by Flower Experts Editor on August 22nd
All Saints Day is an important day where the dead are celebrated and remembered. It follows Halloween on November 1st. It is a day of feasting and cut flowers. It stems from Anglican and Roman Catholic tradition where it is important to remember the former saints. It is now used to celebrate the deaths of relatives and loved ones as well as saints.
There is a variation of tradition worldwide but it is popular in Europe to make a day out of All Saints Day. It is traditional to go down to the cemetery and put flowers on the graves of loved ones. It is also quite common to picnic in the grounds. This happens in the Philippines for example where all the graves are adorned with fresh flowers. The kinds of flowers used are those traditional for putting on graves. As it is a celebration rather than a mourning of passing souls then more colourful flowers such as peonies, tulips and roses might be used as well as more respectful bouquets of white lilies.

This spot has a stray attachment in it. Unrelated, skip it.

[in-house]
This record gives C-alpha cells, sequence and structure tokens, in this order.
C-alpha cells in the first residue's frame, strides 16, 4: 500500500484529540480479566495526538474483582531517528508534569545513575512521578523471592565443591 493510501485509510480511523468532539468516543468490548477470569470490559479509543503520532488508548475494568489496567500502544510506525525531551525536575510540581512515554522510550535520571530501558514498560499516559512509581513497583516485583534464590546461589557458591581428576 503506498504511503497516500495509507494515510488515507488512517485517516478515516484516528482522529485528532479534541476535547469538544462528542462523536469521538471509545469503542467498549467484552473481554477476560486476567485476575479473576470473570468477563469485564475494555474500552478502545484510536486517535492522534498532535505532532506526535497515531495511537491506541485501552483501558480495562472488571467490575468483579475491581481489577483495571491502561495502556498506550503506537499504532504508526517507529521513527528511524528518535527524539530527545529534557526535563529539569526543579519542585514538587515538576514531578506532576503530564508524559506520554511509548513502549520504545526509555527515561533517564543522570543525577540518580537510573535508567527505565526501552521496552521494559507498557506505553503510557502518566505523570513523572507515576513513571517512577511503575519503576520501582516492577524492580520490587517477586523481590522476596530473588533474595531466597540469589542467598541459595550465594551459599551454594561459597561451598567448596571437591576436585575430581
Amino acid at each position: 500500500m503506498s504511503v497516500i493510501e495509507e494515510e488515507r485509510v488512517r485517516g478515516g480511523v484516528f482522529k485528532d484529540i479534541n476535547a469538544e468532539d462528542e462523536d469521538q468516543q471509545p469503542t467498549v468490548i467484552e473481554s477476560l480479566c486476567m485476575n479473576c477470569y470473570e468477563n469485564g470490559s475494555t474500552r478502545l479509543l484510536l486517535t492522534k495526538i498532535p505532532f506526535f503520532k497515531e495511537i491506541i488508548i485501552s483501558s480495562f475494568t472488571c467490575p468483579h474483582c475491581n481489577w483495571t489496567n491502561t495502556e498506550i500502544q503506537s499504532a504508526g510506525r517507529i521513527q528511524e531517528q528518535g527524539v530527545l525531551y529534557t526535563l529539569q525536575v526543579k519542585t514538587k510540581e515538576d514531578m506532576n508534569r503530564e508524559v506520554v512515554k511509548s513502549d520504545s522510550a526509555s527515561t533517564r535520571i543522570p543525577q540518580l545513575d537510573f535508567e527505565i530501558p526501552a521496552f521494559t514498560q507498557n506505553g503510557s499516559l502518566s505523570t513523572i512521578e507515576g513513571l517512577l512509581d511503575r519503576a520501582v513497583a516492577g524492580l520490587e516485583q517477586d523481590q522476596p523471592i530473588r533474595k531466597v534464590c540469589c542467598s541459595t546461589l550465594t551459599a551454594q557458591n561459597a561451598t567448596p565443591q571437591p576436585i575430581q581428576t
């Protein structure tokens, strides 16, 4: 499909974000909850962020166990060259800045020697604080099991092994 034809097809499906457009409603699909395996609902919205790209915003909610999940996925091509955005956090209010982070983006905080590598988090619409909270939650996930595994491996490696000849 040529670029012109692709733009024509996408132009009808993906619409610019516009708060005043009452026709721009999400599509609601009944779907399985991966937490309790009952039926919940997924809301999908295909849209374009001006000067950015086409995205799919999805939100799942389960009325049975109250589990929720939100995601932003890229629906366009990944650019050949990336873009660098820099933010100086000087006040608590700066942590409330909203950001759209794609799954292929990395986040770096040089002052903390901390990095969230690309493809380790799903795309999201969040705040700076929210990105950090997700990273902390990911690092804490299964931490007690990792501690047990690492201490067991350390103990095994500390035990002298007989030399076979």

All Saints Day is also known as 'All Souls Day' where flowers are traditionally bought for the 'bones'. Those who celebrate this day and give flowers to the 'bones', give lilies and roses. Common colours of flowers given include pink, orange, yellow and red.
While All Saints Day is less popular in the UK it is more widely celebrated in the rest of Europe and the US. However, it is not unusual in the UK to visit graves after Halloween and pay respects to the dead with roses or lilies.
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